Overview and outlook of the cooling sector in Jordan

In May 2024, Jordan’s Ministry of the Environment published its National Cooling Strategy (NCS), which details the country’s cooling sector and sets a framework for the National Cooling Action Plan (NCAP) now in development. 

In Jordan, increasing average temperatures and heat waves are main drivers of demand for refrigeration.  

In residential buildings, around 60 to 80% of new apartments and single-family buildings are equipped with an AC system. In non-residential buildings, the share is around 70-75% for new offices and supermarkets, and around 90-95% for new healthcare and hotel buildings. Demand for air conditioning is expected to increase 3.6-fold by 2025


Rising population and incomes are driving demand for food, which requires a growing cold chain (cold rooms, commercial refrigeration, and transport refrigeration). Currently, 93 kilograms of food are wasted per person per year in Jordan, and 22% of domestically grown fruits and vegetables are lost along the supply chain. Expanding the cold chain will support the country’s efforts to combat food waste and improve food safety. 


Preliminary emissions for 2020 (expressed in MT CO2 equivalents) for cooling sub-sectors in Jordan. 


Together, domestic refrigeration and transport account for 45% of total direct emissions, stationary air conditioning for 43% and mobile air conditioning for only 11%. Direct emissions (from refrigerants leakage and release) for 2022 account for 43% of total emissions (the sum of direct and indirect emissions)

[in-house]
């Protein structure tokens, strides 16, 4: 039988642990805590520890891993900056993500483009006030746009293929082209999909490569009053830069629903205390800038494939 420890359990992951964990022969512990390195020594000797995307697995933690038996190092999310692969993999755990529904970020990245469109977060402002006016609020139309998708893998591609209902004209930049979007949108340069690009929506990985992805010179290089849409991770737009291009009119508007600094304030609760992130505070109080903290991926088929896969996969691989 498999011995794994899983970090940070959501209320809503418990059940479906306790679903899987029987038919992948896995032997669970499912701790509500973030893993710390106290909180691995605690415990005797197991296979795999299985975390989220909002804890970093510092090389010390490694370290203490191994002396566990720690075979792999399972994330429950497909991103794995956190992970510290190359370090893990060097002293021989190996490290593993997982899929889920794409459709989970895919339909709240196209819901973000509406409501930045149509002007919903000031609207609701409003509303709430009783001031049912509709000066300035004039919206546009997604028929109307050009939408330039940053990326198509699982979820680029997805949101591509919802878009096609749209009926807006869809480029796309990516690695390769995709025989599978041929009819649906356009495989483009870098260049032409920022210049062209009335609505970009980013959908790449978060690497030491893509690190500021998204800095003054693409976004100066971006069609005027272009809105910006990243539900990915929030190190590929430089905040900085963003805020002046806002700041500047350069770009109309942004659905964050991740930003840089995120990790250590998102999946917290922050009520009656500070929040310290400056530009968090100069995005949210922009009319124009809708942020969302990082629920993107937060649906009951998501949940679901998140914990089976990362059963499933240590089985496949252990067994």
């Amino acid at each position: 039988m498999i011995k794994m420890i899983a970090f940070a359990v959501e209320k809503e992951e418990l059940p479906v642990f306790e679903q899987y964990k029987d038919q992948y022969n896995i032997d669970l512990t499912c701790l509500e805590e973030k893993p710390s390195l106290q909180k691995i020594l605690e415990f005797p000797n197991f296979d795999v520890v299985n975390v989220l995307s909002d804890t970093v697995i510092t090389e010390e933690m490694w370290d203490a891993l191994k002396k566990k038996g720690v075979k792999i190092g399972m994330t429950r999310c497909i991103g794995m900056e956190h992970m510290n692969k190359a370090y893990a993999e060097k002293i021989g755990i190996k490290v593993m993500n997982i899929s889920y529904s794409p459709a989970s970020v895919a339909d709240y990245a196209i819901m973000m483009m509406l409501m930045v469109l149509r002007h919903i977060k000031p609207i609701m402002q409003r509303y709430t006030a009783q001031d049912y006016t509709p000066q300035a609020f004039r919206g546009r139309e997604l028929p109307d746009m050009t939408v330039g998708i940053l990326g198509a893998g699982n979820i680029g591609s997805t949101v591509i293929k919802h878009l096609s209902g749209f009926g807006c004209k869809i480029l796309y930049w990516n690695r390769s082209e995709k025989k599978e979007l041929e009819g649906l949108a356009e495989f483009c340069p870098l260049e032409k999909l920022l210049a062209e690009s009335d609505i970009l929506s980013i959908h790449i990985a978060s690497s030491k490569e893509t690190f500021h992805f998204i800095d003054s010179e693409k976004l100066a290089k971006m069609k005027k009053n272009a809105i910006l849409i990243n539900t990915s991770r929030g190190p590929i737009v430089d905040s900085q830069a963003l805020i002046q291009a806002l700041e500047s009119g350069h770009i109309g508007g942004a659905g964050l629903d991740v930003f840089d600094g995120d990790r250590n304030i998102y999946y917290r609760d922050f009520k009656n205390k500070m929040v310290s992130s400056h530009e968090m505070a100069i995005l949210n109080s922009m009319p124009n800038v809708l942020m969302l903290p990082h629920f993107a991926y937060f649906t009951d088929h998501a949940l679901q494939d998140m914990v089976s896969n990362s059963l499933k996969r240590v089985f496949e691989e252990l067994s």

Jordan’s National Cooling Strategy (NCS) serves as a blueprint for the transition towards sustainable cooling practices, promoting energy efficiency and the use of non-halogenated, environmentally friendly refrigerants. It provides an overview of strategic areas for policy interventions to reduce emissions from the RAC sector. 

The objectives of the NCS are as follows: 

  1. Set the strategic framework for the development of a National Cooling Action Plan (NCAP) by identifying strategic areas of policy intervention. 
  2. Raise awareness of sustainable cooling among policymakers, industry, and end-users. 
  3. Link the NCS and sustainable cooling to existing policies and identify contributions to existing targets. 
  4. Advance Jordanian development objectives, such as reducing food losses, improving quality of life, creating skilled jobs, and providing opportunities for women and youth in the labour force. 
  5. Put Jordan on track to phase down HFC use to 80% of the baseline by 2045, in line with the targets set under the Kigali Amendment. 
  6. Ensure that the cooling sector contributes to a net-zero emissions future. 


The document is available on the website of the Jordan’s Ministry of the Environment